journal excerpt of trip to India

6 December 1989 to 13 January 1990


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photo Ganges River Benares New Year's Day 1990 ©TPH90 (jpg 1.69kb)


Monday, New Year's Day 1990 8:45pm
What a day we've had today! First we got up at 6:30 to get down to the river to take a boat from one ghat down river to the Ganges River Benares New Year's Day 1990 ©TPH90 (jpg 1.69kb) It was really beautiful even though we got there a little later than we hoped so the sun was well up in the sky. It's amazing how quickly the day gets longer! An hour passed very quickly as we were rowed in a leisurely fashion along the shore line watching so many people doing their early morning puja in spite of the fact that it was so cold.There was one really pucka lady who immersed herself in the river, wearing full sari! Her servant stood ready holding a new beautiful silk sari. She emerged from the river and in the most amazing fashion, with a little help from the servant, unwound herself from her sopping wet silk sari and wound herself back into the dry silk sari without EVER exposing her skin to any prying eyes.

We disembarked at the mosque and thought we'd sit in the sun and watch the people do their calisthenics but it was very cold and the sun hadn't had a chance to warm the stone. What a change from the day we came to the river 3 weeks ago! (It was too hot then.)

Then we went into the mosque, not managing to avoid the bird droppings from the many parrots and pigeons that live in the mosque. We tried to get photos of the parrots but I think probably we have photos of empty air. photo Benares market New Year's Day 1990 ©TPH90 (jpg 1.69kb) We then walked through the market area in search of breakfast. On the way, we tasted a concoction of frothy cream that was lightly sweetened and had tons of cardamon (called maliah -sp??). It was fabulous and T says it is new, that he has never tried it before. It was in a huge copper bowl and served to us in little disposable clay pots.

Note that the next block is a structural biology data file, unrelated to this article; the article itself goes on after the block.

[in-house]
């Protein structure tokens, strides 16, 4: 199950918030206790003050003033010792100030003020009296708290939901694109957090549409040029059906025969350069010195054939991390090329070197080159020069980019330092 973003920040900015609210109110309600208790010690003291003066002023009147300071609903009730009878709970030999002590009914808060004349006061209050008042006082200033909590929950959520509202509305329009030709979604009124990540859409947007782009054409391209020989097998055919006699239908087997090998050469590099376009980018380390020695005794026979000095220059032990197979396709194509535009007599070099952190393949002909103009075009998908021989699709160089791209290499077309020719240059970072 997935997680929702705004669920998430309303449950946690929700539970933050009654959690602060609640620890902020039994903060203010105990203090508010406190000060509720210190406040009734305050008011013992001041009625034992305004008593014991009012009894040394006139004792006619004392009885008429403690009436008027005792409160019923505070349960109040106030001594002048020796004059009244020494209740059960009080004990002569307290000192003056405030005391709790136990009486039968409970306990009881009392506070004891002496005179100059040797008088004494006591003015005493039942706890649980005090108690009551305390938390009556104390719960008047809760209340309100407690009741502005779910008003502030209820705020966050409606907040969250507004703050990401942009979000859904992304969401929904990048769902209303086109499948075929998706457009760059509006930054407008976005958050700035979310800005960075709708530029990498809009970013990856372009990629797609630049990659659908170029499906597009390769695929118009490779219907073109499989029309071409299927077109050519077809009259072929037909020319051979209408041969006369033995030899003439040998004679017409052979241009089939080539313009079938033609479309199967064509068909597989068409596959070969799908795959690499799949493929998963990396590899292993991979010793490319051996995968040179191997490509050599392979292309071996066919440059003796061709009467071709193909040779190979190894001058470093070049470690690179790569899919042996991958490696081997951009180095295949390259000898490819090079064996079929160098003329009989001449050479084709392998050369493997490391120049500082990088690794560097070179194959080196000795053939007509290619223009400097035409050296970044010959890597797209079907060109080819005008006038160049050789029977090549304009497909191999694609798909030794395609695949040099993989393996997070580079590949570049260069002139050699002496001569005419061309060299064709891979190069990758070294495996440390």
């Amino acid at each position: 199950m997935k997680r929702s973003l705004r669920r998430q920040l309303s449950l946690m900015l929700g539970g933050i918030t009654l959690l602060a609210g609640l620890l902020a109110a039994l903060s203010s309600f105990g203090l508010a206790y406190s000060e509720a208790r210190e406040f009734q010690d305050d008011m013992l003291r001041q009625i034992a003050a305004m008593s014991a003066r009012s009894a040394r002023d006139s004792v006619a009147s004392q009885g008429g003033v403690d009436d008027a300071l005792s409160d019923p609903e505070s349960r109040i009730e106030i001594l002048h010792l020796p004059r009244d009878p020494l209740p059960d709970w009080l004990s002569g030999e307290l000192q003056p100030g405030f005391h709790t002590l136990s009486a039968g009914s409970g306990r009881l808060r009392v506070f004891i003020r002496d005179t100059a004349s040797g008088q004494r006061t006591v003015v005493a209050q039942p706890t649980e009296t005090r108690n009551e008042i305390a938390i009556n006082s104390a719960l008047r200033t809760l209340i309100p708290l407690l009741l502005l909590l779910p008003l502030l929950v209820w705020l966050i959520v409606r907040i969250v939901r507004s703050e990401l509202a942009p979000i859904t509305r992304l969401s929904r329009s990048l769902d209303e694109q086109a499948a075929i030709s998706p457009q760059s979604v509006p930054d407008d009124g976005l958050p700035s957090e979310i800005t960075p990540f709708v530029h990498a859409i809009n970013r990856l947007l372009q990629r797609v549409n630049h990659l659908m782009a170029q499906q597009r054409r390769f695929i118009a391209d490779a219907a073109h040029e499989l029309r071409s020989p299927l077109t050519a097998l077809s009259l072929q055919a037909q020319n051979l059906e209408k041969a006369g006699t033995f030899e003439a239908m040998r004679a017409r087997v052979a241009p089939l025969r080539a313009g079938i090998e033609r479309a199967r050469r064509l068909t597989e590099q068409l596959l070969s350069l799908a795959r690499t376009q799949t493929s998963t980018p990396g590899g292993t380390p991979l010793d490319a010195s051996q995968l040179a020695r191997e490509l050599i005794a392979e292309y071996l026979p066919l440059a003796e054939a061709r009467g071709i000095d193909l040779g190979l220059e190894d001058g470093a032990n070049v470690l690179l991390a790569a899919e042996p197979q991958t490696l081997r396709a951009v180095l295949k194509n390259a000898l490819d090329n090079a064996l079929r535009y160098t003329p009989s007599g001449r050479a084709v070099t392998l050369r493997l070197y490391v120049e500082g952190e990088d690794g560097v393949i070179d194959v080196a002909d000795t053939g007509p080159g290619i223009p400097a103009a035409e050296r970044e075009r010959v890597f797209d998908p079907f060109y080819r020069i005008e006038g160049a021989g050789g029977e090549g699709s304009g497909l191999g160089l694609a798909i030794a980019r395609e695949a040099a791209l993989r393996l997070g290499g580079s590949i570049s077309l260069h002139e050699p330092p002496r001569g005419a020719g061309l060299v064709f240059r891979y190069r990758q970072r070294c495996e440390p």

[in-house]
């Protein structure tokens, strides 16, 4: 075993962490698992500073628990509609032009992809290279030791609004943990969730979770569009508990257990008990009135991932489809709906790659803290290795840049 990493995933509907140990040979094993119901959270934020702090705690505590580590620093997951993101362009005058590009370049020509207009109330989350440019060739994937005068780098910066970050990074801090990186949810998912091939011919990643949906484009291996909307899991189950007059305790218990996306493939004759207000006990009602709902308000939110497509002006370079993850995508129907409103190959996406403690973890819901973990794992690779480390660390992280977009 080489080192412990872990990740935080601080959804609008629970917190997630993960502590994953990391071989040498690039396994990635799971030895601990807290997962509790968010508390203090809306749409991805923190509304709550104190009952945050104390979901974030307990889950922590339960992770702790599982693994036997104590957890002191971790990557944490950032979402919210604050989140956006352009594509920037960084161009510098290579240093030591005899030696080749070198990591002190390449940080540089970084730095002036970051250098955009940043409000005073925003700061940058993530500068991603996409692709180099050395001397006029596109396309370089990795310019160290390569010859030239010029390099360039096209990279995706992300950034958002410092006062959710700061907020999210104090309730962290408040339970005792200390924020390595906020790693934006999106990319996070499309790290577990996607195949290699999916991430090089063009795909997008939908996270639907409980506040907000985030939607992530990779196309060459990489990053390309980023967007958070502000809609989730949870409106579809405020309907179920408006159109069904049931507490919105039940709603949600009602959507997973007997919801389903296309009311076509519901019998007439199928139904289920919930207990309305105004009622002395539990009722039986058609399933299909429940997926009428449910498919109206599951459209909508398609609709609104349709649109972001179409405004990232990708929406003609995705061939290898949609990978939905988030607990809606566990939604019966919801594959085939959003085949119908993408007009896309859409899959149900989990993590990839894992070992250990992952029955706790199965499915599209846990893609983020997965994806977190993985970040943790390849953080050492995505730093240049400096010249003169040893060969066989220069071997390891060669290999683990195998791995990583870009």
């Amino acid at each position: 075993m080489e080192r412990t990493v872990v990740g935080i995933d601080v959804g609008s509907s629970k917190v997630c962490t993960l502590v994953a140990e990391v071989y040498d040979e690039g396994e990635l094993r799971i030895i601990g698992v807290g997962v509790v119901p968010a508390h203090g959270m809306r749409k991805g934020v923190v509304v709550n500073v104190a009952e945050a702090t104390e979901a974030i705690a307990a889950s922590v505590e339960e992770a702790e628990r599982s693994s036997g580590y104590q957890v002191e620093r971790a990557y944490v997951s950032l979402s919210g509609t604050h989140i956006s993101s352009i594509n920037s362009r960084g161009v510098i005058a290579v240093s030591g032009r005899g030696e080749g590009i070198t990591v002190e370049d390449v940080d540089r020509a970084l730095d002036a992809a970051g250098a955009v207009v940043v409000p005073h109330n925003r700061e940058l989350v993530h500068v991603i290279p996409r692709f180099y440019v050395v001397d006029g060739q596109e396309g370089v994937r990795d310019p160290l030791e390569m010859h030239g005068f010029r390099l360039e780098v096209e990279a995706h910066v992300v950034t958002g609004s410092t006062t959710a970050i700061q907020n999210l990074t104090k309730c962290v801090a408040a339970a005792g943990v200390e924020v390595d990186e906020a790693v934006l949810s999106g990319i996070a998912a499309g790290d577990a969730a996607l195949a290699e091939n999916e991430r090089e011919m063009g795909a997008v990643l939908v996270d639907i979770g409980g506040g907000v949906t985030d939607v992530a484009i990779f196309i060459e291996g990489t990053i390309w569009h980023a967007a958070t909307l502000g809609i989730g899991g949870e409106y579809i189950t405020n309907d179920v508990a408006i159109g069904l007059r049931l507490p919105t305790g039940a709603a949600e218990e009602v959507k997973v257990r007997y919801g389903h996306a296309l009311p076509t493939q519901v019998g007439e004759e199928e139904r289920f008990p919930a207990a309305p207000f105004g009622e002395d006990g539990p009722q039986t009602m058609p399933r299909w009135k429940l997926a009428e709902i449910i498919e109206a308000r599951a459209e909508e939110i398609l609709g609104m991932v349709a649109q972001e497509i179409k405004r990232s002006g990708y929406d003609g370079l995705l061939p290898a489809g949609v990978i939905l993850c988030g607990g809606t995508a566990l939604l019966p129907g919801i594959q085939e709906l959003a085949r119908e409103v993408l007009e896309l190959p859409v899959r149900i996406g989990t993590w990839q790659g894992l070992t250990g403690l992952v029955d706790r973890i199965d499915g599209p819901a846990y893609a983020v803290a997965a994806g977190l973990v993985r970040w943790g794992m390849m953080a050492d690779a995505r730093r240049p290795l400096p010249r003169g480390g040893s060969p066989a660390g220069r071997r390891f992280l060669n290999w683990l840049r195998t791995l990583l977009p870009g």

We found a place to have puris, which were served on plates made from large leaves pinned together by a single toothpick. We had to pay for each puri but the vegetable stew that came with one puri was included in a never ending supply. When we had finished breakfast, we threw the leaves into the gutter to be eaten by the milling cows.

We then came back to O and M's, had lunch, and off we went in their car to Gandhi Ashram where M and O bought handloom silk for us - a beautiful peacock blue for me and grey for T.

On the way to the store, the traffic was brought to a complete standstill by a parade of Sikhs. The parade started with some men riding on wonderfully decorated horses - red braid and gold hanging all down the faces of the horses. Then came 5 (FIVE) elephants with their faces painted in designs and ridden by several regal looking Sikhs. Then came some school children, then a most terrible band, everyone playing all the standard brass band instruments but no one playing the tune that someone was singing loudly into a microphone. It was wonderfully cacaphonic. Then there were more horses and a truck decorated with many flowers, another appalling band and then some people twirling batons, followed by women beating drums.

As the parade passed by, traffic tried to continue normally, therefore chaotically. And utter chaos there was. In half a lane, there were rickshaws, bicycles, cars, trucks and scooters trying to go in both directions with the cars and trucks taking precedence in the noise category. At one point, we were sitting staring at the parade and there were scooters passing on either side of the car (going in the opposite direction to us even though we weren't moving). Then a cow was pressed up against the side of the car not allowing the pedestrians to pass. The poor thing was being poked at from all directions. It was hilarious! (and we forgot to bring the camera! There was an article about the parade in the next day's paper that had a photograph of the decorated truck!)

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Thanks to Marijn Kampf for the truck and cars.

After the silk shopping, we went to a jewellery store where M insisted she buy some silver barrettes for me because brides must be given some metal. So it was quite a gift giving day!

Ag and enamel barettes India 1990

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